You can find a lot of things along West 39th Street — from bizarre and somewhat dark artwork tucked away in Noir Arts and Oddities, to steaming hot bowls of noodle soup from Blue Koi — but boredom isn’t one of them.
Frequently referred to as Restaurant Row, one of Kansas City’s most walkable dining and retail areas is sandwiched between two residential areas, with the University of Kansas Medical Center a few blocks to the west.
Each third Friday of the month, West 39th Street hosts an art walk, where shops and restaurants are open to showcase what’s new in this eclectic neighborhood.
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3903 Wyoming St.
With dishes spanning all of Mediterranean countries (Greek gyros, feta and olives; Middle Eastern curry chicken with carrots and potatoes; and Egyptian falafel and shawarma), Aladdin Cafe aims to provide a taste of authenticity. The decor lends itself to the worldly experience: Some walls are draped with multicolored Middle Eastern cloths, others are lined with sculptures of camels or Egyptian kings.
1803 W. 39th St.
This upbeat, modern Asian restaurant has plenty of the classic dishes — such as chicken lettuce wraps and wonton soup — and some other unique dishes, including Chinese style pot roast. The restaurant itself is bright-colored and open, and a seat by the window is the best spot in the house. Beware: As delicious as the vegetable noodle soup may be, it comes in a bowl bigger than your face.
1624 W. 39th St.
Miami Ice’s claim to fame is snow cones with a big, delicious twist. Instead of just shaved ice with syrup poured over it, Miami Ice starts with sweet vanilla custard and plops the “snow” right on top. Don’t be put off by the custard and fruity syrup combination — it’s exceedingly wonderful. If you’re not into the snow cones, they also have creamy homemade ice cream in such flavors as rocky road, cinnamon peach cobbler and peanut butter fusion.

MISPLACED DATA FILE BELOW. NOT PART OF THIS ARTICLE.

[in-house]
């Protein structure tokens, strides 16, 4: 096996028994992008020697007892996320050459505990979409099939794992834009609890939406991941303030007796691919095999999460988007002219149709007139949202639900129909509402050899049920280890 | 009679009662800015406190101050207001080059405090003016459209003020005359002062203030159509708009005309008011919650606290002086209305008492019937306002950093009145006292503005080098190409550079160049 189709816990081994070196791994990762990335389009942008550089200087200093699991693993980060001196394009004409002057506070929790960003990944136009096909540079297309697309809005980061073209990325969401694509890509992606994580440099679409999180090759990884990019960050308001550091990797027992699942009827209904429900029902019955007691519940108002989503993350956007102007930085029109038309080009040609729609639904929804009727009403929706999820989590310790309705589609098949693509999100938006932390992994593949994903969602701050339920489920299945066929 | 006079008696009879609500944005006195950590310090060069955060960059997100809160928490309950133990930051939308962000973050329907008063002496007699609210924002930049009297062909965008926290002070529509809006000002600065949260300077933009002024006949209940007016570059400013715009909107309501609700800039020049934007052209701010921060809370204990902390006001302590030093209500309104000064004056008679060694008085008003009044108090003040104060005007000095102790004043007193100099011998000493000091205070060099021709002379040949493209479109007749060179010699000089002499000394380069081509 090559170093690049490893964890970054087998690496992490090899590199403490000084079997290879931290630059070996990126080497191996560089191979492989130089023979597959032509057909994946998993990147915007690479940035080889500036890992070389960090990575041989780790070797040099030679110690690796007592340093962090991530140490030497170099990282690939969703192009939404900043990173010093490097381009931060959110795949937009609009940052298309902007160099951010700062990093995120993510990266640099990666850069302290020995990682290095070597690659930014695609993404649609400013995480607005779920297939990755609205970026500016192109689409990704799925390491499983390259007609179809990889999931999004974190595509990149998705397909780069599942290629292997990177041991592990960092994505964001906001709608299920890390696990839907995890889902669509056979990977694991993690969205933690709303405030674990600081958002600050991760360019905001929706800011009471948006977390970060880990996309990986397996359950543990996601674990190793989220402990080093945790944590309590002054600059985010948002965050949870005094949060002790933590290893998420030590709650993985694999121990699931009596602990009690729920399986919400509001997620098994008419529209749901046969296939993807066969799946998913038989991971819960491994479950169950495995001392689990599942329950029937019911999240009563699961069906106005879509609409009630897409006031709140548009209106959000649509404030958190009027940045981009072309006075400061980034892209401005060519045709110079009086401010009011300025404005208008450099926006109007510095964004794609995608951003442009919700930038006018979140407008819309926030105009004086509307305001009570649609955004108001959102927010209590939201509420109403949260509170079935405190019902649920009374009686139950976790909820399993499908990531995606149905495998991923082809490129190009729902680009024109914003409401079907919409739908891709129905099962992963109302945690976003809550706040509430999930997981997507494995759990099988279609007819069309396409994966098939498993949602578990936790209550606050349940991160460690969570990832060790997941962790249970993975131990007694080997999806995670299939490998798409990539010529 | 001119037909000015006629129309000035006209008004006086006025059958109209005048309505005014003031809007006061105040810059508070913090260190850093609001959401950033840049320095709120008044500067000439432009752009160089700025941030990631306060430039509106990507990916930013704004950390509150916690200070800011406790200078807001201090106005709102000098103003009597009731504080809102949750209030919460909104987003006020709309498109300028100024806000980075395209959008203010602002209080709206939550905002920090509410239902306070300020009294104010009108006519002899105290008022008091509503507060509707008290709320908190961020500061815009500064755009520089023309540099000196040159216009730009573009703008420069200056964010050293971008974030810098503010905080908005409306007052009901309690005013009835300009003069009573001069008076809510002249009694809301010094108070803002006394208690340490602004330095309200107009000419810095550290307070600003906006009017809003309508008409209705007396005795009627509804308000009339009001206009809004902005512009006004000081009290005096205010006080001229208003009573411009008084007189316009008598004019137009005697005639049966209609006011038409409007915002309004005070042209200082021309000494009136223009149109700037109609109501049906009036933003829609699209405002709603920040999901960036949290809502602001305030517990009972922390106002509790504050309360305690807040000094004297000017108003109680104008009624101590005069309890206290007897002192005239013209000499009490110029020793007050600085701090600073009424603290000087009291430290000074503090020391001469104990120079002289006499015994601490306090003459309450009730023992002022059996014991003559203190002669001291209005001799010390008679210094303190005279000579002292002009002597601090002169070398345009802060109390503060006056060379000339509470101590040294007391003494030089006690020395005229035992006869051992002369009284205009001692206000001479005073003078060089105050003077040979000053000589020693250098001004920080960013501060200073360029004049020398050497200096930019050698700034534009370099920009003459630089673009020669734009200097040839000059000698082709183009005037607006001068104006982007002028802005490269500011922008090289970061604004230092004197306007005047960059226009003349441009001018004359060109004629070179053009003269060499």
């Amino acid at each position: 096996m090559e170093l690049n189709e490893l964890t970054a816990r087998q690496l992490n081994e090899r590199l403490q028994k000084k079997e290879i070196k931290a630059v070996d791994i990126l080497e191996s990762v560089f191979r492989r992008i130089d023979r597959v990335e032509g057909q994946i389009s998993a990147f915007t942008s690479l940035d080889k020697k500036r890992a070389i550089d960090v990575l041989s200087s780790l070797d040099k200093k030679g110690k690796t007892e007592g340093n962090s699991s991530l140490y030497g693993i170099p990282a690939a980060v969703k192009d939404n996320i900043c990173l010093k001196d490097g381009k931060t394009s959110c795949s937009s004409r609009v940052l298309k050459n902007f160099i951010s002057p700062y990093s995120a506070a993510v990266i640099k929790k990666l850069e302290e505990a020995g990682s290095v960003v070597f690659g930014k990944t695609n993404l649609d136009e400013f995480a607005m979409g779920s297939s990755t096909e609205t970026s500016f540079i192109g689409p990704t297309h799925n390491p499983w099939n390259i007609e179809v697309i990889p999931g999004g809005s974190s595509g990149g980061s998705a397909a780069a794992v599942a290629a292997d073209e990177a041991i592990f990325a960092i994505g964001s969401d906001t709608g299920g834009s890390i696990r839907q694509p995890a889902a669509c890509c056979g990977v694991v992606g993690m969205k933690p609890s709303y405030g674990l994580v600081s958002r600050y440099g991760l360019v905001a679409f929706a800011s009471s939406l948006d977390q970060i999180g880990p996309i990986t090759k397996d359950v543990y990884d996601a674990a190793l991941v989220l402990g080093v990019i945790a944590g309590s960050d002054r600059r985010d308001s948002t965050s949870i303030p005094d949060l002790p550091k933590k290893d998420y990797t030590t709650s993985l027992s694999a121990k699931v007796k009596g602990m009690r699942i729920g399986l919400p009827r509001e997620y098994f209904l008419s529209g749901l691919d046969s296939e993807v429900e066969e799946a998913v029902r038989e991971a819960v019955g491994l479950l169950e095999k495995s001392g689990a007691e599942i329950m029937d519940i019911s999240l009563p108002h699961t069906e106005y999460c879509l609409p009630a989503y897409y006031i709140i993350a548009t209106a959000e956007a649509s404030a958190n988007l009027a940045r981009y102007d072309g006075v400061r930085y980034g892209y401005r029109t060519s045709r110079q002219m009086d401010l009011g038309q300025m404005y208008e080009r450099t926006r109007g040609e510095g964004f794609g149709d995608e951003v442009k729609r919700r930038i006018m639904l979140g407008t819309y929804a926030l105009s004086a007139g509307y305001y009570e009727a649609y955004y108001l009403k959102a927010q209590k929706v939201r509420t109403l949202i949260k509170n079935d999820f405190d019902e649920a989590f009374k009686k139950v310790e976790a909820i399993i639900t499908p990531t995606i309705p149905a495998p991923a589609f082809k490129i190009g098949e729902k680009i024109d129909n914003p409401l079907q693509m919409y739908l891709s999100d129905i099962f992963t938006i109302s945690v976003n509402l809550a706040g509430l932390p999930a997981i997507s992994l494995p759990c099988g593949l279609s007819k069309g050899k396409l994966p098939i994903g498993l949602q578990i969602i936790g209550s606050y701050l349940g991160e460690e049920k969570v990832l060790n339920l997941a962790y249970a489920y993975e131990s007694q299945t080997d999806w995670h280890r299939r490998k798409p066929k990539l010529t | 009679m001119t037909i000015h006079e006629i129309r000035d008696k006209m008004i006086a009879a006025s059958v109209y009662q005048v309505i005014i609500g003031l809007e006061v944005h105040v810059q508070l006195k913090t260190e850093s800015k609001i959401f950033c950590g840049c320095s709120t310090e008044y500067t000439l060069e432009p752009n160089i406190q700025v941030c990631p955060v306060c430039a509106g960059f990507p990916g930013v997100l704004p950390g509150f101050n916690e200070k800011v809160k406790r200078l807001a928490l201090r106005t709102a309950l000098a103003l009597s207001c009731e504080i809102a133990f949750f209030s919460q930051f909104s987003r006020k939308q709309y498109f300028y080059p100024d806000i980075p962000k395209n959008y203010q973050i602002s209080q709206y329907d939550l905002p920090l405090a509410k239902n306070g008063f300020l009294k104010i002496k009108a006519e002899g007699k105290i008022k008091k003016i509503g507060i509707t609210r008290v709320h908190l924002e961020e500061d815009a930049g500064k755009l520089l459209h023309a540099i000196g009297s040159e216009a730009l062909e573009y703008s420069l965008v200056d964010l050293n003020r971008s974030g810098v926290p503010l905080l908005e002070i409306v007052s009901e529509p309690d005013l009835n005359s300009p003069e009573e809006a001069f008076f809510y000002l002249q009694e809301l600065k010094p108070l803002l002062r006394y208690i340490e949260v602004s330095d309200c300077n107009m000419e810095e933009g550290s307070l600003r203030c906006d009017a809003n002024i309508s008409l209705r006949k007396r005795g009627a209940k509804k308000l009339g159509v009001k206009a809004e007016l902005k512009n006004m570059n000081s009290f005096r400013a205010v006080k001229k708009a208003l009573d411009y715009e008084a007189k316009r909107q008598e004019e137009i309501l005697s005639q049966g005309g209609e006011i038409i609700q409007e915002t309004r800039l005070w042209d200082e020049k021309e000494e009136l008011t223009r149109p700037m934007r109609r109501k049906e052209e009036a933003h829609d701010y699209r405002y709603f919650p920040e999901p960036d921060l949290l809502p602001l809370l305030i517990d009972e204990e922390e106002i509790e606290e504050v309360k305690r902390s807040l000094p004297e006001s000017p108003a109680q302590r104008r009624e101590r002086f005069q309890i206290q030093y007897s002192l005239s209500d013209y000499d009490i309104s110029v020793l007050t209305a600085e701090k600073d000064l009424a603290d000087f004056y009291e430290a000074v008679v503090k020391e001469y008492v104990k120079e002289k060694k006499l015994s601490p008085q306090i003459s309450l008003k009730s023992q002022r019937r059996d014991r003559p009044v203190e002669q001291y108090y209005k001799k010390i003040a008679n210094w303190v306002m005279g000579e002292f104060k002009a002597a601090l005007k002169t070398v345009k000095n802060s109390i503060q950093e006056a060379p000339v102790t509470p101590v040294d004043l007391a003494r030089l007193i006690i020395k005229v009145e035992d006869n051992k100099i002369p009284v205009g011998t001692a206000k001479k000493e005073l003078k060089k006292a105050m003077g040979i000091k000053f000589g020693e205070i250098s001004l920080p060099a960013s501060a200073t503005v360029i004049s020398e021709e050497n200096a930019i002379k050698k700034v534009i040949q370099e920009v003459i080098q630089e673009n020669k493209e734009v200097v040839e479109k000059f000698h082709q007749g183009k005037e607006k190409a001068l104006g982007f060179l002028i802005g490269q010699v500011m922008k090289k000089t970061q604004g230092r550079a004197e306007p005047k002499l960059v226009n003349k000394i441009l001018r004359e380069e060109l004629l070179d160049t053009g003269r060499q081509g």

1607 W. 39th St.
In the spot that used to be Cheap Chic, Shimmerwyck offers unusual accessories with an edgy, punk rock vibe. Think guitar pick earrings and chunky, spiked necklaces. If rocker girl isn’t your style, they also have boho chic pieces, including beaded necklaces and pretty, cloth flower broaches. All of their products are handmade locally.
Herb Garden Too
1607 W. 39th St.
Wedged between Dizzy Dames and Shimmerwyck jewelry, this charming shop could be easily missed if you aren’t looking for it. The shelves are filled from top to bottom with various herbs, spices and handmade jewelry and gifts, many of which incorporate milky pink or blue crystals. They also offer eye-reading services — similar to palm reading — and various books on holistic health.
1609 W. 39th St.
This spooky shop is stuffed with intentionally offbeat paintings and sculptures to catch your eye and suck you into the story. Shelves lined with antique black and white photographs, old baby-dolls with disconcerting faces and a few animals soaked in formaldehyde give Noir Arts and Oddities a creepy-but-cool edge. With new artists brought in every month, there’s always new materials to explore.
1800 W. 39th St.
A KC institution, Prospero’s shelves are lined from floor to ceiling with different kinds of used novels, magazines, almanacs, biographies and more. On the corner of 39th and Bell streets, the shop has both a basement and a newly finished upstairs lounge area, complete with couches, chairs and a kitchen spot.
1415 W. 39th St.
Vinyl Renaissance provides a relaxed, rocker atmosphere for music lovers. One half of the store is dedicated solely to vinyl records ranging from classical to rock, with the other being stacked with CDs. The walls are lined with vintage Grateful Dead and Bob Marley posters, and other quirky items like a guitar-shaped lamp, created by Dan Leap. Two doors down, the store’s sister venue, the Sandbox, is a great hole-in-the-wall concert hall.
City Guide provides an insider’s guide to eclectic neighborhoods. Join us to explore the best of Kansas City dining and shopping in a different area each month. Know some place we should feature? Email ideas to firstname.lastname@example.org.